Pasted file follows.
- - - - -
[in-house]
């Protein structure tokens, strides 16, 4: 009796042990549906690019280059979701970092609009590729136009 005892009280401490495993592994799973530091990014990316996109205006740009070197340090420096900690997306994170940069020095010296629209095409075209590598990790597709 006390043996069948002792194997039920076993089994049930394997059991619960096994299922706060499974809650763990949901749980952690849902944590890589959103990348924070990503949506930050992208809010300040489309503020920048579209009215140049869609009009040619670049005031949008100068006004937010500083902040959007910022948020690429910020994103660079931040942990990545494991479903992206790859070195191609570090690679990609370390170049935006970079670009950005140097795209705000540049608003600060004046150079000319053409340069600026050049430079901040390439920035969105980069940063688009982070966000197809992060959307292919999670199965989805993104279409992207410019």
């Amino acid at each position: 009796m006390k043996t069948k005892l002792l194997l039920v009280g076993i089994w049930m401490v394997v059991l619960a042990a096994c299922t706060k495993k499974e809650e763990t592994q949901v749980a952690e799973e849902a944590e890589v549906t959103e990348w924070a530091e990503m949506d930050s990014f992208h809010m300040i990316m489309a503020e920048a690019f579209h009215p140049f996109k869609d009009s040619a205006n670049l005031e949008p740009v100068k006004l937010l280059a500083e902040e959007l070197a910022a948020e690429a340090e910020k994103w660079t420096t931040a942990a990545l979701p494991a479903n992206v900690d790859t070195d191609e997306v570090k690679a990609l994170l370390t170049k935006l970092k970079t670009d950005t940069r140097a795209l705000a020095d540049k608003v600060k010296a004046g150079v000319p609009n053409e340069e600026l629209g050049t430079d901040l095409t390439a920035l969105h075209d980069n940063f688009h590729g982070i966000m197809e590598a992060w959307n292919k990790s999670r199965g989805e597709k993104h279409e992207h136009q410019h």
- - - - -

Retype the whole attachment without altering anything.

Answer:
[in-house]
């Protein structure tokens, strides 16, 4: 009796042990549906690019280059979701970092609009590729136009 005892009280401490495993592994799973530091990014990316996109205006740009070197340090420096900690997306994170940069020095010296629209095409075209590598990790597709 006390043996069948002792194997039920076993089994049930394997059991619960096994299922706060499974809650763990949901749980952690849902944590890589959103990348924070990503949506930050992208809010300040489309503020920048579209009215140049869609009009040619670049005031949008100068006004937010500083902040959007910022948020690429910020994103660079931040942990990545494991479903992206790859070195191609570090690679990609370390170049935006970079670009950005140097795209705000540049608003600060004046150079000319053409340069600026050049430079901040390439920035969105980069940063688009982070966000197809992060959307292919999670199965989805993104279409992207410019």
């Amino acid at each position: 009796m006390k043996t069948k005892l002792l194997l039920v009280g076993i089994w049930m401490v394997v059991l619960a042990a096994c299922t706060k495993k499974e809650e763990t592994q949901v749980a952690e799973e849902a944590e890589v549906t959103e990348w924070a530091e990503m949506d930050s990014f992208h809010m300040i990316m489309a503020e920048a690019f579209h009215p140049f996109k869609d009009s040619a205006n670049l005031e949008p740009v100068k006004l937010l280059a500083e902040e959007l070197a910022a948020e690429a340090e910020k994103w660079t420096t931040a942990a990545l979701p494991a479903n992206v900690d790859t070195d191609e997306v570090k690679a990609l994170l370390t170049k935006l970092k970079t670009d950005t940069r140097a795209l705000a020095d540049k608003v600060k010296a004046g150079v000319p609009n053409e340069e600026l629209g050049t430079d901040l095409t390439a920035l969105h075209d980069n940063f688009h590729g982070i966000m197809e590598a992060w959307n292919k990790s999670r199965g989805e597709k993104h279409e992207h136009q410019h």